- The Lincoln-Zephyr’s sleek, classic styling influenced automotive design in the U.S. and Europe
- If not for the popularity of the Zephyr, Lincoln Motors might have died during the Depression.
- Its styling beat its mechanical performance.
- The engine was troublesome, crankcase ventilation was inadequate, and hydraulic brakes were not introduced until 1939 (even so, it saved the day).
If it weren’t for the Zephyr, Lincoln Motors might have died as a result of the Depression. With only 1,700 Lincolns produced in 1933, the company was in need of an automobile that would generate public interest and guarantee sales. A Dutchman, John Tjaard, was the innovative stylist who, with support from Edsel Ford, designed a prototype for display in 1933 and 1934. The prototype was modified substantially before the first Zephyr was produced in 1935, and 17,715 Lincoln-Zephyrs were sold in 1936.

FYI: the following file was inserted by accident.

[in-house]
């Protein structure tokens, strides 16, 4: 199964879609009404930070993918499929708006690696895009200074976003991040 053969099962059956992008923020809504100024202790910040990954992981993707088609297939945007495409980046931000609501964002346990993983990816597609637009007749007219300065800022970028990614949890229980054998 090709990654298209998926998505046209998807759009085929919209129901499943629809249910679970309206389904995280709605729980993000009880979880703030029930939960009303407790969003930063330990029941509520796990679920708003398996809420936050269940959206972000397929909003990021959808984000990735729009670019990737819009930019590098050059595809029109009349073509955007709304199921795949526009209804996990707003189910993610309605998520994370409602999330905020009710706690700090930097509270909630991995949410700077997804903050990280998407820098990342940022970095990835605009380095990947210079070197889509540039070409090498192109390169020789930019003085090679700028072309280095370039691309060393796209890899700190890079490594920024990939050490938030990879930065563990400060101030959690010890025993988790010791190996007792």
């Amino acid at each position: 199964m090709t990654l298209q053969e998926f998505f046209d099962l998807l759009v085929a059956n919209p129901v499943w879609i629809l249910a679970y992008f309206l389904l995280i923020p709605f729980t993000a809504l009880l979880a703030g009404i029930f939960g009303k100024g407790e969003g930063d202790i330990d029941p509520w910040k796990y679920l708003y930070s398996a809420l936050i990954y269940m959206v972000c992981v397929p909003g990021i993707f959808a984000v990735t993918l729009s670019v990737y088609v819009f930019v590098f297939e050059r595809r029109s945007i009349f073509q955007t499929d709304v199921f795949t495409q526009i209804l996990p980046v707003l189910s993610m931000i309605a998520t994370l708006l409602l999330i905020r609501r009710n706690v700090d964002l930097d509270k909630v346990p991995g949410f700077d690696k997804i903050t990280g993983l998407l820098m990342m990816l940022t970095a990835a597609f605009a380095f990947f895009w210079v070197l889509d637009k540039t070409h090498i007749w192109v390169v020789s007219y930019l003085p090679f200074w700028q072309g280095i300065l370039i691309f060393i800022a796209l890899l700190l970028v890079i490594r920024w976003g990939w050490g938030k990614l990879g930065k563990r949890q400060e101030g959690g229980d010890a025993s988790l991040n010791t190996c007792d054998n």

The sleek lines of the Zephyr made it a styling classic and influenced automobile design both in the United States and Europe. Unfortunately, the Zephyr’s appearance was far ahead of its mechanical performance. The V-12 engine had a reputation for being troublesome, crankcase ventilation was inadequate, and hydraulic brakes were not introduced until 1939.
Although the Continental supplanted the Zephyr’s pre-eminence for Lincoln’s share of the automobile marketplace, it’s the Zephyr that saved the day.